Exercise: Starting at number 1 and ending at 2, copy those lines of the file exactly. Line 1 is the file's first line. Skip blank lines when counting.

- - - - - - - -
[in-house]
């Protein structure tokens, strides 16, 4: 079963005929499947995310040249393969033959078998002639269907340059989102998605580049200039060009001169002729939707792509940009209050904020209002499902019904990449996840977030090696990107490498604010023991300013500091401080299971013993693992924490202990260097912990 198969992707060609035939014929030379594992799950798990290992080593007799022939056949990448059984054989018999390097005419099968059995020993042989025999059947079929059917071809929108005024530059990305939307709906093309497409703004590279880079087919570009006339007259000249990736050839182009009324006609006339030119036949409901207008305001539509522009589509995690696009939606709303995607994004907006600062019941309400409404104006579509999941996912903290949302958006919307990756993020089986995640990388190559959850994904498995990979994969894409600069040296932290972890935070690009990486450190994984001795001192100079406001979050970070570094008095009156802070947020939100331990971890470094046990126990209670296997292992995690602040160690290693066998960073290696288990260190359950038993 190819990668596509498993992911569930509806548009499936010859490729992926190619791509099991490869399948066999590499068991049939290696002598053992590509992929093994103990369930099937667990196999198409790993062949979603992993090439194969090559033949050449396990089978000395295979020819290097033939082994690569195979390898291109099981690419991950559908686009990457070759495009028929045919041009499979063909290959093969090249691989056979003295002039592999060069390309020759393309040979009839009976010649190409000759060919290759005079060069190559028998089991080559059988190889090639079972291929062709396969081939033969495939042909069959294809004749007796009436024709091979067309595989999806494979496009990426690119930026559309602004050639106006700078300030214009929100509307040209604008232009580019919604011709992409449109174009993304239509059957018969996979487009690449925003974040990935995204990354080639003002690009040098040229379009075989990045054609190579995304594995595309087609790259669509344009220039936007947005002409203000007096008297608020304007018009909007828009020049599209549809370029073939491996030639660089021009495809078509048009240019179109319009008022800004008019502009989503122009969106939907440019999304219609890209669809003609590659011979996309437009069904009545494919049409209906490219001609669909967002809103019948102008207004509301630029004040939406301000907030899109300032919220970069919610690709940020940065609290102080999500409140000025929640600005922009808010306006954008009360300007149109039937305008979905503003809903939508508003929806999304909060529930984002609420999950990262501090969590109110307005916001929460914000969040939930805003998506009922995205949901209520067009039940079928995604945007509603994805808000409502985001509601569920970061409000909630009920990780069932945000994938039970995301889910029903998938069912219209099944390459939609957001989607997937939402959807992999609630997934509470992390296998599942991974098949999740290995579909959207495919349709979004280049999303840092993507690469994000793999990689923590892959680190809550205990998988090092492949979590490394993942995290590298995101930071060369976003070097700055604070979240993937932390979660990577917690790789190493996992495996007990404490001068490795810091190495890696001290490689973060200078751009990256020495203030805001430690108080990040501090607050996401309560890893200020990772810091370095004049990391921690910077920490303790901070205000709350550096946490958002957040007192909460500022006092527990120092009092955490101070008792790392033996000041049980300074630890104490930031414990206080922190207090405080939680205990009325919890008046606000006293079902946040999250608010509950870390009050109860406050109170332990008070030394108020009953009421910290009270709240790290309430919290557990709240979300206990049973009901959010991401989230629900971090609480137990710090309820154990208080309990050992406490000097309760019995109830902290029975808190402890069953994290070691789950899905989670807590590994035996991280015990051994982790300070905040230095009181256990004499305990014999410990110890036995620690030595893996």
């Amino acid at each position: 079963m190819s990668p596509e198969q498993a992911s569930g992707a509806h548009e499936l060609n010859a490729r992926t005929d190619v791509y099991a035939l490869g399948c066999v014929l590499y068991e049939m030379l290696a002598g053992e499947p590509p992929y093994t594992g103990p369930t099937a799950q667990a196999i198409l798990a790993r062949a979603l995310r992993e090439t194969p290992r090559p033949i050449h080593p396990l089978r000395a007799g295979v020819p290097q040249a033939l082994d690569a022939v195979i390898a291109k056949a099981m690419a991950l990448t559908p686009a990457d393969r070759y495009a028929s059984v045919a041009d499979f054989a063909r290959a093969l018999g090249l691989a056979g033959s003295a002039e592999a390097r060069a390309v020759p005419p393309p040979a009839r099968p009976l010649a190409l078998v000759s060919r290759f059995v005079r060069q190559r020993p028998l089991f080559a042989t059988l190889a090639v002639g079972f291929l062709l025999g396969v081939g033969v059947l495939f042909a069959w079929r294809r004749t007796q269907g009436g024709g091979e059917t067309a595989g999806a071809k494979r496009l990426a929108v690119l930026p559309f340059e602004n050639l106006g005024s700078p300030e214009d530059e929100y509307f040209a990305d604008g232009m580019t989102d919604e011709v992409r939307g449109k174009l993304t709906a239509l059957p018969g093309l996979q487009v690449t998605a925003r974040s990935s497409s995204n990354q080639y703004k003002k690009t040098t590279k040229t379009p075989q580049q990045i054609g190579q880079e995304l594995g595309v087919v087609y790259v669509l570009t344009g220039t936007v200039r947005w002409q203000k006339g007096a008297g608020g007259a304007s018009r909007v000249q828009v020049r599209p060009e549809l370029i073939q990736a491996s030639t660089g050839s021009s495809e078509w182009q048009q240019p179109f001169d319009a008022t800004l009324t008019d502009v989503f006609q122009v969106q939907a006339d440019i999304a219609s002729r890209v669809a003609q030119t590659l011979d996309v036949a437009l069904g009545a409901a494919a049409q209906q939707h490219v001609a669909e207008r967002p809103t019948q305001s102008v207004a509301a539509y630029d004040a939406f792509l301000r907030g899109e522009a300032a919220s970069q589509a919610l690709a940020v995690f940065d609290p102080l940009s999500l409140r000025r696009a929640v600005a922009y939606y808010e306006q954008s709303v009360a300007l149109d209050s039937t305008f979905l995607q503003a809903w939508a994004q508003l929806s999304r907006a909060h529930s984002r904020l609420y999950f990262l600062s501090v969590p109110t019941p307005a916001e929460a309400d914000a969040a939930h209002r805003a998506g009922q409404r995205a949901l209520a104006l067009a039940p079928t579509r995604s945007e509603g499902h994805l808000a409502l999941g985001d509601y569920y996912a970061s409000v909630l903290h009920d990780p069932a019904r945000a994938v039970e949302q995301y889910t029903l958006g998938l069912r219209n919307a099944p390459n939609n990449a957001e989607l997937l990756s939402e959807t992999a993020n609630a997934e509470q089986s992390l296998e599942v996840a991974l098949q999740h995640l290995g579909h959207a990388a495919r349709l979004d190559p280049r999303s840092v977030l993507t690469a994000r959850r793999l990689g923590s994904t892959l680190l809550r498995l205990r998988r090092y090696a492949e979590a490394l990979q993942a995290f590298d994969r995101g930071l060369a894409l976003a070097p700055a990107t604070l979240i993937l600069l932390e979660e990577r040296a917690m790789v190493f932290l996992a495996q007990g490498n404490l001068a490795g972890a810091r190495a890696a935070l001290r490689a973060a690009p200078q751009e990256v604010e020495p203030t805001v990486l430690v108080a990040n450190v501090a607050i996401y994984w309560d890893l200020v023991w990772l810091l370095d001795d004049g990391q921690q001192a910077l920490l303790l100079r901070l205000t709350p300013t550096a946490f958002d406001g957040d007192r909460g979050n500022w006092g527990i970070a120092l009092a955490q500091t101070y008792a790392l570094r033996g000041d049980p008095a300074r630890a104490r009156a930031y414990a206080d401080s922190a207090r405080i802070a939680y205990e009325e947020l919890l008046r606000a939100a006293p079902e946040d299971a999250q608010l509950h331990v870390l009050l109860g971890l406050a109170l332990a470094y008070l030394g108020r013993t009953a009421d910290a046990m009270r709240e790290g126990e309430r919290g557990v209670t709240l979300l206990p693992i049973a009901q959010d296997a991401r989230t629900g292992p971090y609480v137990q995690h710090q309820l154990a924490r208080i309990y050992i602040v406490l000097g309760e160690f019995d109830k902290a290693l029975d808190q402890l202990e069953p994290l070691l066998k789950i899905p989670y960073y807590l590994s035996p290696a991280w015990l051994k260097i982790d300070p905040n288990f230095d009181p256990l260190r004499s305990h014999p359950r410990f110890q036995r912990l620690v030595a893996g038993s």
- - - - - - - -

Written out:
[in-house]
């Protein structure tokens, strides 16, 4: 079963005929499947995310040249393969033959078998002639269907340059989102998605580049200039060009001169002729939707792509940009209050904020209002499902019904990449996840977030090696990107490498604010023991300013500091401080299971013993693992924490202990260097912990 198969992707060609035939014929030379594992799950798990290992080593007799022939056949990448059984054989018999390097005419099968059995020993042989025999059947079929059917071809929108005024530059990305939307709906093309497409703004590279880079087919570009006339007259000249990736050839182009009324006609006339030119036949409901207008305001539509522009589509995690696009939606709303995607994004907006600062019941309400409404104006579509999941996912903290949302958006919307990756993020089986995640990388190559959850994904498995990979994969894409600069040296932290972890935070690009990486450190994984001795001192100079406001979050970070570094008095009156802070947020939100331990971890470094046990126990209670296997292992995690602040160690290693066998960073290696288990260190359950038993 190819990668596509498993992911569930509806548009499936010859490729992926190619791509099991490869399948066999590499068991049939290696002598053992590509992929093994103990369930099937667990196999198409790993062949979603992993090439194969090559033949050449396990089978000395295979020819290097033939082994690569195979390898291109099981690419991950559908686009990457070759495009028929045919041009499979063909290959093969090249691989056979003295002039592999060069390309020759393309040979009839009976010649190409000759060919290759005079060069190559028998089991080559059988190889090639079972291929062709396969081939033969495939042909069959294809004749007796009436024709091979067309595989999806494979496009990426690119930026559309602004050639106006700078300030214009929100509307040209604008232009580019919604011709992409449109174009993304239509059957018969996979487009690449925003974040990935995204990354080639003002690009040098040229379009075989990045054609190579995304594995595309087609790259669509344009220039936007947005002409203000007096008297608020304007018009909007828009020049599209549809370029073939491996030639660089021009495809078509048009240019179109319009008022800004008019502009989503122009969106939907440019999304219609890209669809003609590659011979996309437009069904009545494919049409209906490219001609669909967002809103019948102008207004509301630029004040939406301000907030899109300032919220970069919610690709940020940065609290102080999500409140000025929640600005922009808010306006954008009360300007149109039937305008979905503003809903939508508003929806999304909060529930984002609420999950990262501090969590109110307005916001929460914000969040939930805003998506009922995205949901209520067009039940079928995604945007509603994805808000409502985001509601569920970061409000909630009920990780069932945000994938039970995301889910029903998938069912219209099944390459939609957001989607997937939402959807992999609630997934509470992390296998599942991974098949999740290995579909959207495919349709979004280049999303840092993507690469994000793999990689923590892959680190809550205990998988090092492949979590490394993942995290590298995101930071060369976003070097700055604070979240993937932390979660990577917690790789190493996992495996007990404490001068490795810091190495890696001290490689973060200078751009990256020495203030805001430690108080990040501090607050996401309560890893200020990772810091370095004049990391921690910077920490303790901070205000709350550096946490958002957040007192909460500022006092527990120092009092955490101070008792790392033996000041049980300074630890104490930031414990206080922190207090405080939680205990009325919890008046606000006293079902946040999250608010509950870390009050109860406050109170332990008070030394108020009953009421910290009270709240790290309430919290557990709240979300206990049973009901959010991401989230629900971090609480137990710090309820154990208080309990050992406490000097309760019995109830902290029975808190402890069953994290070691789950899905989670807590590994035996991280015990051994982790300070905040230095009181256990004499305990014999410990110890036995620690030595893996």